Morning Report: The Atlanta Fed’s GDP Now Index sees negative growth in Q2

Vital Statistics:

S&P futures3,777-49.55
Oil (WTI)106.44-1.94
10 year government bond yield 2.82%
30 year fixed rate mortgage 5.66%

Stocks are lower this morning as investors fret about growth going forward. Bonds and MBS are up again.

The big event this week will be the jobs report on Friday. The Street is looking for 270,000 jobs and for unemployment to remain at 3.6%. We will also get the ISM Services Report which will be a bellwether for the state of the economy.

The data last week has pushed the Atlanta Fed’s GDP Now forecast to -2.1%. This would mean negative GDP growth for the first half of 2022.

This would typically mean we are in a recession. That said, the government and the chattering classes are pushing back against that definition. The government changed the definition of a recession from 2 consecutive quarters of negative GDP growth to something more subjective: “In general usage, the word recession connotes a marked slippage in economic activity. While gross domestic product (GDP) is the broadest measure of economic activity, the often-cited identification of a recession with two consecutive quarters of negative GDP growth is not an official designation. The designation of a recession is the province of a committee of experts at the National Bureau of Economic Research (NBER), a private non-profit research organization that focuses on understanding the U.S. economy.”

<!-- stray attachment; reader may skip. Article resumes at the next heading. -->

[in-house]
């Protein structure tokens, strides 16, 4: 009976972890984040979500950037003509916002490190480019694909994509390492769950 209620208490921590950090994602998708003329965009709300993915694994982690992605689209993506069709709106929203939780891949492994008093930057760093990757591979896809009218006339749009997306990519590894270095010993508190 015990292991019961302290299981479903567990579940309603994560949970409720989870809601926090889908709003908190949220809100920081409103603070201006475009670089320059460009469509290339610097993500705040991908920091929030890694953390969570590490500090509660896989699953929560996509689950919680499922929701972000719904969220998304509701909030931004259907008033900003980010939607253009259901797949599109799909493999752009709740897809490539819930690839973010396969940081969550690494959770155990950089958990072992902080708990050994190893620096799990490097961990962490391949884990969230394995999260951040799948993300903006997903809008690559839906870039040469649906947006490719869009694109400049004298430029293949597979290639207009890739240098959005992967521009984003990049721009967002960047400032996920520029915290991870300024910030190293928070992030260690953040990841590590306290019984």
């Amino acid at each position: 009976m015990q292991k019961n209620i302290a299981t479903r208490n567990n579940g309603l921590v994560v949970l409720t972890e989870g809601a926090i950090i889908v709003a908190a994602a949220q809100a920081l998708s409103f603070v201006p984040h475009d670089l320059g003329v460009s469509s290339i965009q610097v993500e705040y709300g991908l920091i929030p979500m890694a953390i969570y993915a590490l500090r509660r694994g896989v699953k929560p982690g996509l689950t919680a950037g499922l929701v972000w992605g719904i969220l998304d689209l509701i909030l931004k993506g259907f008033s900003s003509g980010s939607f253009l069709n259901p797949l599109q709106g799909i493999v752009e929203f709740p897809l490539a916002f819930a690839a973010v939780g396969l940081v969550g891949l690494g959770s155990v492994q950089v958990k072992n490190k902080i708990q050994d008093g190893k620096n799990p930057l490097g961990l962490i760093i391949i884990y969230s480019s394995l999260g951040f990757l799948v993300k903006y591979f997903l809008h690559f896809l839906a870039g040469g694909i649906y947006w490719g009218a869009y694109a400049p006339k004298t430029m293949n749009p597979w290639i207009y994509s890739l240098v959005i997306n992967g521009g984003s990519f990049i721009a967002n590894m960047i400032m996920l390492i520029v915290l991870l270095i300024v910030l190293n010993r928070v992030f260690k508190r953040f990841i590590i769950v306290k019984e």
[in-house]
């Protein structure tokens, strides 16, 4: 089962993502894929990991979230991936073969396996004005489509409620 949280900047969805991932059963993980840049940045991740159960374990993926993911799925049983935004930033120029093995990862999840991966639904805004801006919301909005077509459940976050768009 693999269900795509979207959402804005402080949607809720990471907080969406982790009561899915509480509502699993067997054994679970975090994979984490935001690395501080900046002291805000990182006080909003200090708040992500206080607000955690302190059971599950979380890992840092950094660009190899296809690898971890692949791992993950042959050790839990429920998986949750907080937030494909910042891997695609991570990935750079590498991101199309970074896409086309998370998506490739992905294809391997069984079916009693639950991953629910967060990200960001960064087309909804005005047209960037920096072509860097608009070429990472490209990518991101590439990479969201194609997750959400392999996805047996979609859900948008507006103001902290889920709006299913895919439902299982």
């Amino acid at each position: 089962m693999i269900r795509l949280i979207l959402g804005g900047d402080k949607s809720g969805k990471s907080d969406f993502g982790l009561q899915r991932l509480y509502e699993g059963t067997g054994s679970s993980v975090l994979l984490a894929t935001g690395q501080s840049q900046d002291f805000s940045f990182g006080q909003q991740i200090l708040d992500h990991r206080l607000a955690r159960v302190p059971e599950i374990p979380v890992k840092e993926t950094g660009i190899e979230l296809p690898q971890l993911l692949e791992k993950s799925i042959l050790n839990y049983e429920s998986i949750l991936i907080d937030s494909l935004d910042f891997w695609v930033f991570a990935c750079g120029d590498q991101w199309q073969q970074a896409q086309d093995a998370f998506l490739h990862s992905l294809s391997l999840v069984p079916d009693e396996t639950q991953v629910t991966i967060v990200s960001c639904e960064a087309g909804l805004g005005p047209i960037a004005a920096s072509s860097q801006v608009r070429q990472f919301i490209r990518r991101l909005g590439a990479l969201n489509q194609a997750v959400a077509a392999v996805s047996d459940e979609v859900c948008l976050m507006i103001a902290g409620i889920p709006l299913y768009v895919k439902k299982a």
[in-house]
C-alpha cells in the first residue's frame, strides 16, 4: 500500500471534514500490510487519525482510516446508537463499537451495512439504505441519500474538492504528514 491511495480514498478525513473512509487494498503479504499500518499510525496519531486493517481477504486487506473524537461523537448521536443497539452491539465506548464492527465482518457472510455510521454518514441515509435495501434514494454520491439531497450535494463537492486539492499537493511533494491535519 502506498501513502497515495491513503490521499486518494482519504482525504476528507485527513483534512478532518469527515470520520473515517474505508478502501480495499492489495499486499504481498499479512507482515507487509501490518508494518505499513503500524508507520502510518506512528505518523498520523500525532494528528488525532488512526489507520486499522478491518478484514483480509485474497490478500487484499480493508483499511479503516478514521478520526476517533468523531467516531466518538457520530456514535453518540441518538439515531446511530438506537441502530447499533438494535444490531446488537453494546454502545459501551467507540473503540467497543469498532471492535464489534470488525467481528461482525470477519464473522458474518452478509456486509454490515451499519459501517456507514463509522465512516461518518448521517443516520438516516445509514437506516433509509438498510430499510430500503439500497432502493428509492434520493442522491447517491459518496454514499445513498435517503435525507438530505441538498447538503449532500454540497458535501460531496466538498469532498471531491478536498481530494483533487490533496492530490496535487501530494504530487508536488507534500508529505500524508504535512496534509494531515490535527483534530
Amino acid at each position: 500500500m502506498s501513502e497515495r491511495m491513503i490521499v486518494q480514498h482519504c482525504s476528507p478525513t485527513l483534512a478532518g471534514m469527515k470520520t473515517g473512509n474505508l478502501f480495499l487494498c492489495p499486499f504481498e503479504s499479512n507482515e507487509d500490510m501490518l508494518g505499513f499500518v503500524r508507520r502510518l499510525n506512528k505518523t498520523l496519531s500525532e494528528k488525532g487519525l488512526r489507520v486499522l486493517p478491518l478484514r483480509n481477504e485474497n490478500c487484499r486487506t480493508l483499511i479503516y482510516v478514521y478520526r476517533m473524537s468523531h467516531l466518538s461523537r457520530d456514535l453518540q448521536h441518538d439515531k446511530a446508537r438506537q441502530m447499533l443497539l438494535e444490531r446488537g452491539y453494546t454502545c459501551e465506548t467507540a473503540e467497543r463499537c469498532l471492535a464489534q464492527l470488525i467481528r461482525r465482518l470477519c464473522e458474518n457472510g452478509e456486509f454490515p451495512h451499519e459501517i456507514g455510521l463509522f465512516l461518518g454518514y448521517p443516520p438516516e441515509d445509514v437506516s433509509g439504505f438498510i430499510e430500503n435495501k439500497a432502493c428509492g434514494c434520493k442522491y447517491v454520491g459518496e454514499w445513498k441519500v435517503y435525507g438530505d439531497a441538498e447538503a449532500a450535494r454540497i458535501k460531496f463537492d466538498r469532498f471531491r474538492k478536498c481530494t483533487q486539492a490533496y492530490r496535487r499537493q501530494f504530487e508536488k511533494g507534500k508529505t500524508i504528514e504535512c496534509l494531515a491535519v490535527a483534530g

What this means is that even if we get a negative GDP print in the second quarter, the government and the business press will insist we are not in a recession. They will use the low unemployment rate as the reason. That said, the National Bureau of Economic Research generally gets around to calling something a recession after it is over.

Regardless of whether the government determines we are in a recession or not, the yield curve is definitely giving clues that we are headed towards one. The slope of the yield curve (i.e. the difference between short term rates and long term rates) is often a pretty solid indicator of an impending recession. Here is a chart of 2s-10s going back to the 1970s:

The shaded lines indicate an official NBER recession. You could make the argument that this indicator has lost value in a QE world, and you would be 100% correct. That said, the indicator is flashing a warning sign for growth.

The problem for the Fed is that interest rates are still highly negative on an inflation-adjusted basis. The Consumer Price index is running over 8% and the PCE Index is running at a 4.7% rate ex-food and energy. So, even though the Fed is being aggressive in hiking rates, overall monetary policy remains highly accommodative.

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